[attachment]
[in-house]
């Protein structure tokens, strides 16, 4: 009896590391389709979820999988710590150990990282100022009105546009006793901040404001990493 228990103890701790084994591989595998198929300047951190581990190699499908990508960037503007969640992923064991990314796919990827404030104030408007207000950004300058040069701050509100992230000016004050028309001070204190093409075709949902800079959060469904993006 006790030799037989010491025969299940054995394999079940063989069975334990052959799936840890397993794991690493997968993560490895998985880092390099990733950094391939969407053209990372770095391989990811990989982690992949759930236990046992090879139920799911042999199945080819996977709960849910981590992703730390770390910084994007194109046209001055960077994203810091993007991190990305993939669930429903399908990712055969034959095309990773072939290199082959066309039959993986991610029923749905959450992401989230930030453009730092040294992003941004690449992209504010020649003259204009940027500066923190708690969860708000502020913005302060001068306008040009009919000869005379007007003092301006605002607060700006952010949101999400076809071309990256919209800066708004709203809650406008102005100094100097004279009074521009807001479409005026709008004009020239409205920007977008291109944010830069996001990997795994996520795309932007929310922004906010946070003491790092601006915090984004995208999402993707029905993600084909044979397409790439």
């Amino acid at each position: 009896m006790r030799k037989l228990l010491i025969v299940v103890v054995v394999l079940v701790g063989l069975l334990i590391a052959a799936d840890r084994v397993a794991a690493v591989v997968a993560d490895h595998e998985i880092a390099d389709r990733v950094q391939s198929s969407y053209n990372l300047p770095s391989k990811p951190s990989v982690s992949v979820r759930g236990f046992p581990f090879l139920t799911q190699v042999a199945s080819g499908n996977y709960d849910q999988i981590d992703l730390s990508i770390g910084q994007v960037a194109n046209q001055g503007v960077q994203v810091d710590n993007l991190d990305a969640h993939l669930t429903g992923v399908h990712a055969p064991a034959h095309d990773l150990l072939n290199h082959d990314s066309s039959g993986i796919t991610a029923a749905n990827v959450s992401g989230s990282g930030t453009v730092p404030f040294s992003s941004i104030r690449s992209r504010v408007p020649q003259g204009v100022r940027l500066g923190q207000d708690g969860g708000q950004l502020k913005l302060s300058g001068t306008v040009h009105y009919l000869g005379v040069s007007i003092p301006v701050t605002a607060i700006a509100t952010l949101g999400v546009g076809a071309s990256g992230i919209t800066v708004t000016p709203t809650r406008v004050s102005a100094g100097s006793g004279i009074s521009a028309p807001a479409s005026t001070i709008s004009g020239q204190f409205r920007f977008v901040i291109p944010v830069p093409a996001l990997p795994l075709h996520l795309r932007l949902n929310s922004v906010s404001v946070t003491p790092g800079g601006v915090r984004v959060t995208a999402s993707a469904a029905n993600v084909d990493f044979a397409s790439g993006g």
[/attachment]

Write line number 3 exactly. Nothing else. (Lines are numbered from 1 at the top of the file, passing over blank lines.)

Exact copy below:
């Amino acid at each position: 009896m006790r030799k037989l228990l010491i025969v299940v103890v054995v394999l079940v701790g063989l069975l334990i590391a052959a799936d840890r084994v397993a794991a690493v591989v997968a993560d490895h595998e998985i880092a390099d389709r990733v950094q391939s198929s969407y053209n990372l300047p770095s391989k990811p951190s990989v982690s992949v979820r759930g236990f046992p581990f090879l139920t799911q190699v042999a199945s080819g499908n996977y709960d849910q999988i981590d992703l730390s990508i770390g910084q994007v960037a194109n046209q001055g503007v960077q994203v810091d710590n993007l991190d990305a969640h993939l669930t429903g992923v399908h990712a055969p064991a034959h095309d990773l150990l072939n290199h082959d990314s066309s039959g993986i796919t991610a029923a749905n990827v959450s992401g989230s990282g930030t453009v730092p404030f040294s992003s941004i104030r690449s992209r504010v408007p020649q003259g204009v100022r940027l500066g923190q207000d708690g969860g708000q950004l502020k913005l302060s300058g001068t306008v040009h009105y009919l000869g005379v040069s007007i003092p301006v701050t605002a607060i700006a509100t952010l949101g999400v546009g076809a071309s990256g992230i919209t800066v708004t000016p709203t809650r406008v004050s102005a100094g100097s006793g004279i009074s521009a028309p807001a479409s005026t001070i709008s004009g020239q204190f409205r920007f977008v901040i291109p944010v830069p093409a996001l990997p795994l075709h996520l795309r932007l949902n929310s922004v906010s404001v946070t003491p790092g800079g601006v915090r984004v959060t995208a999402s993707a469904a029905n993600v084909d990493f044979a397409s790439g993006g």